Bank of Greece: Deal, or momentum is lost


The Bank of Greece is sticking to its forecast which sees the economy expanding 2.5 percent this year, according to its annual report presented yon Friday by Governor Yannis Stournaras, though he warned that the economy will face a series of uncertainties unless an agreement is reached swiftly by the government and the country’s creditors.

Addressing a general meeting of the central bank, Stournaras warned that those uncertainties could be exacerbated if Greek state bonds do not find their way into the European Central Bank’s quantitative easing (QE) program. If the uncertainty is extended, it will also serve as a deterrent for foreign investments that are a necessary condition for growth, he added.

“However we could have some [good] results in a very short period of time,” Stournaras said in his speech, noting that a solution to the impasse in the talks is possible if both sides show flexibility.

“Risks are emerging from the delays and the postponements in the implementation of reforms decided and by the anti-competitive market distortions that may damage crucial sectors of the economy,” the report reads.

The central banker reiterated Greece’s commitment to the eurozone and the European Union and made it clear that the bailout program is setting the country on a growth course.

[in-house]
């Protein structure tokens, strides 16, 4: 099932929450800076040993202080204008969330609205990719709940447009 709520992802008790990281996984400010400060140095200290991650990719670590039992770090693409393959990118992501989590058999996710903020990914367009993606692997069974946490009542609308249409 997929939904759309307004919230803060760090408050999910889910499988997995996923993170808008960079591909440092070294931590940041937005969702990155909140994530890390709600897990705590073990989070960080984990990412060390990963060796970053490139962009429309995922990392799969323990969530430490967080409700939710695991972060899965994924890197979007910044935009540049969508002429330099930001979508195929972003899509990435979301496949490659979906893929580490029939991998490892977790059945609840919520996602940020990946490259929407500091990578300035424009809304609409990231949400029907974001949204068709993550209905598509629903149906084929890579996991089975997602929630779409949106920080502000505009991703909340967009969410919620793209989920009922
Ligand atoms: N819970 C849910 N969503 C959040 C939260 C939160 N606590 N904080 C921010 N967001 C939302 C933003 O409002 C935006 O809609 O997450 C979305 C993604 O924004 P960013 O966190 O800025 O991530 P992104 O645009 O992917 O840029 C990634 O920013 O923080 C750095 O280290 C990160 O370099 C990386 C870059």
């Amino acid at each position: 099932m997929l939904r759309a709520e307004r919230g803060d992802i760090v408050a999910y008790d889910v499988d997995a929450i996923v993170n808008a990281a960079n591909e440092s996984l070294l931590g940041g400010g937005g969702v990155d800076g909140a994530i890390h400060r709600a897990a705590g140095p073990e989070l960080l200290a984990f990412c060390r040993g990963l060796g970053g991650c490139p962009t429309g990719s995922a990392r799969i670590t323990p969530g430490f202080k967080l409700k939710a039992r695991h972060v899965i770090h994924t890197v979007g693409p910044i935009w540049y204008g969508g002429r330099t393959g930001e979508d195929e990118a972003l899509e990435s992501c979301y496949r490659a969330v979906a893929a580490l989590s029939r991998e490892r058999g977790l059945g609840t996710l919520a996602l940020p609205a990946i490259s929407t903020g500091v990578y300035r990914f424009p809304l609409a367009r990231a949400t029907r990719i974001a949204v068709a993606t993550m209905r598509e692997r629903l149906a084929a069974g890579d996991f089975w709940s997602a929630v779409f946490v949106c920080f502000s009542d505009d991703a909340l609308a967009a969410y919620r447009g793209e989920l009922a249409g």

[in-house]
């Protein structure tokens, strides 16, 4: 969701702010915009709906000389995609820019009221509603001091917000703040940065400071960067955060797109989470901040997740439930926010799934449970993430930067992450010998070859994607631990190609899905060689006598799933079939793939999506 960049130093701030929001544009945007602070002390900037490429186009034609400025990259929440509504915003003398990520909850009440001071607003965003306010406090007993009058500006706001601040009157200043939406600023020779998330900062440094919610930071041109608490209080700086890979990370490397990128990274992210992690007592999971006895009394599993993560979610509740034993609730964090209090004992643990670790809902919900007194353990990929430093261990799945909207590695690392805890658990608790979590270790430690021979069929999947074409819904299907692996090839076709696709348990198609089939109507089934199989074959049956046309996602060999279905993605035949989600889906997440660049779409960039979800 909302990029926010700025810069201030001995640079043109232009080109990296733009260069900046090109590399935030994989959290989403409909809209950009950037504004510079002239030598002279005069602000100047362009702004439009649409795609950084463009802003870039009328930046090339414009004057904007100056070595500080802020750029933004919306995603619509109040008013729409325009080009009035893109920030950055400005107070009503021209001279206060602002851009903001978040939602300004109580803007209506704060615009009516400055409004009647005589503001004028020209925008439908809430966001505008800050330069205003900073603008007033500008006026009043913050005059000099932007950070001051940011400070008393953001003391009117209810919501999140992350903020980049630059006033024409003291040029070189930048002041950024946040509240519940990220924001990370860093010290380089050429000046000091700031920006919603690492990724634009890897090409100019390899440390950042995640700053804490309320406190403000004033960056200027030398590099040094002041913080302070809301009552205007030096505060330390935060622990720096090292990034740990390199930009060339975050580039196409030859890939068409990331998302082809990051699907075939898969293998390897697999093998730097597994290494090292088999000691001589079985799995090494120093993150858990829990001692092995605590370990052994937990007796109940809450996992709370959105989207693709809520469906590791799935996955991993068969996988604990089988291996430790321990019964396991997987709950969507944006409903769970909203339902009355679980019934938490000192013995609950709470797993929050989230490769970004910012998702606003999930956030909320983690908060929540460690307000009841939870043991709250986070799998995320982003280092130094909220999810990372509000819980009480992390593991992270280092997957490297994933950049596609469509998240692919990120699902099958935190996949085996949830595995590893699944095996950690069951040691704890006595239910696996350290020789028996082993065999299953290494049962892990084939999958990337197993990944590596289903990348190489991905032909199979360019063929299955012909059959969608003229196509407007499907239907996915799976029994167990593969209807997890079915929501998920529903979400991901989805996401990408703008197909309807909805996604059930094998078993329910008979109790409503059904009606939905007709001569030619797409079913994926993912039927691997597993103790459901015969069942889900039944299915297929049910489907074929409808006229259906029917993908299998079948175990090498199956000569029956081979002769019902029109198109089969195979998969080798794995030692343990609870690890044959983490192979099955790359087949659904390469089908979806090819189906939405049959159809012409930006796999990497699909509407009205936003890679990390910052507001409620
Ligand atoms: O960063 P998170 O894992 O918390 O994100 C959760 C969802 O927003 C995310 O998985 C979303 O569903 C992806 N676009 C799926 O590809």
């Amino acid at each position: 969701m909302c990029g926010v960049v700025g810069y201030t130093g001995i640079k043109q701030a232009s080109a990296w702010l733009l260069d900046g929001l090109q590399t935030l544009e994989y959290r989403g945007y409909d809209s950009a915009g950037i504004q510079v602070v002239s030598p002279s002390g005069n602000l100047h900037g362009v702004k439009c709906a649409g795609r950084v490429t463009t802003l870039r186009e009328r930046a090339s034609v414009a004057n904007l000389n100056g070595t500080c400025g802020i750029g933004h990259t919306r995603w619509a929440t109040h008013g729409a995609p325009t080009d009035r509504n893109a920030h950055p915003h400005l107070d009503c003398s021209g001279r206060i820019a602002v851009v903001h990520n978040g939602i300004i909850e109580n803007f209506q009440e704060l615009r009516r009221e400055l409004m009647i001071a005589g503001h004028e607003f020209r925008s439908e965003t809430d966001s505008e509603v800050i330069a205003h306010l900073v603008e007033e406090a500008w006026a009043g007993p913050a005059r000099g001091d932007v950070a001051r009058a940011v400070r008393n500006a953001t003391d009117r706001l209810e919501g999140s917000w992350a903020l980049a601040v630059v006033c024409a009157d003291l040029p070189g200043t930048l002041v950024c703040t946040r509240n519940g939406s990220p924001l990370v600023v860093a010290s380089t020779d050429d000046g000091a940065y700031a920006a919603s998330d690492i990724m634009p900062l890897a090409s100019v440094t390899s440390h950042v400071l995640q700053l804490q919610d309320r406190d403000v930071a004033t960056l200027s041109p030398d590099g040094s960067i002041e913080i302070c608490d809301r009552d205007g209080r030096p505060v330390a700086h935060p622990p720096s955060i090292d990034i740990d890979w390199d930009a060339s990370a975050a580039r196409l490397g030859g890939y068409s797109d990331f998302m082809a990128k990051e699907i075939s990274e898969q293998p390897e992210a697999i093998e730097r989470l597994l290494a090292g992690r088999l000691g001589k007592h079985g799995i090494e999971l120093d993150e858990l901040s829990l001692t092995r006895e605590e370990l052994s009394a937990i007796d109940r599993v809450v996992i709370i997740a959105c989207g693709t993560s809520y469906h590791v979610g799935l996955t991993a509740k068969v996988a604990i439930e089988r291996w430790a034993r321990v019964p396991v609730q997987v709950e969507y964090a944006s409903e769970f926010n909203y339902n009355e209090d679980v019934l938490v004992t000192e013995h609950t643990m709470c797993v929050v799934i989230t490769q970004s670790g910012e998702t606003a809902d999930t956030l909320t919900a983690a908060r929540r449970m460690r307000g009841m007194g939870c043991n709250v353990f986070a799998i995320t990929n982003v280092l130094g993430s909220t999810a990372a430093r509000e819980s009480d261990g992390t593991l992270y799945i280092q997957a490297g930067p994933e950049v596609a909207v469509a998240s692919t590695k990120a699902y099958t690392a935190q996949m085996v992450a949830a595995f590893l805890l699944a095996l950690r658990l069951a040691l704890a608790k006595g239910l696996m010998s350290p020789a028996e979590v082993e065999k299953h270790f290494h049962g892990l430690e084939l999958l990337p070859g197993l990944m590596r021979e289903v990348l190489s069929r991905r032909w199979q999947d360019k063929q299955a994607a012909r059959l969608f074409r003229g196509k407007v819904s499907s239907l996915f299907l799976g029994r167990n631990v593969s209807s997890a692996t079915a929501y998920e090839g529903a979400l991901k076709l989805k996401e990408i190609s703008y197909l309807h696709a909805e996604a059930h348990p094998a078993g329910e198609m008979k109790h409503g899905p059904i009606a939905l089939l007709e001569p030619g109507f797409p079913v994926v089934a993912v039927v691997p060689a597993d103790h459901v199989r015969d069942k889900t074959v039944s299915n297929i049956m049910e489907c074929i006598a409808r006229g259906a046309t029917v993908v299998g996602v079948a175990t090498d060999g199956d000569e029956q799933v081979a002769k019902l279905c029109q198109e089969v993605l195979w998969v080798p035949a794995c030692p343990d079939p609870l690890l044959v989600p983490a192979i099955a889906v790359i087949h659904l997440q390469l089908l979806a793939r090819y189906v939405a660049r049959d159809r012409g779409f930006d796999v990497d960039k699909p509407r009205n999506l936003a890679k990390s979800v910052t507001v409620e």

“The 2016 performance reveals the prospects of the economy,” he said, stressing that the Bank of Greece’s forecast for 2.5 percent growth in the economy this year is conditional on the conclusion of the current bailout review, which resumes on Tuesday.

The report notes that the 2016 primary budget surplus will amount to 2 percent of gross domestic product and expects the target of 1.75 percent for 2017 to be attainable.

On the banking system, Stournaras warned that the bad-loan reduction target (by 40 billion euros up to end-2019) will be put at risk unless the review is rapidly sealed, and confirmed reports that January witnessed an acceleration in the creation of fresh nonperfoming loans along with a reduction in the response by debtors to the proposed settlement plans.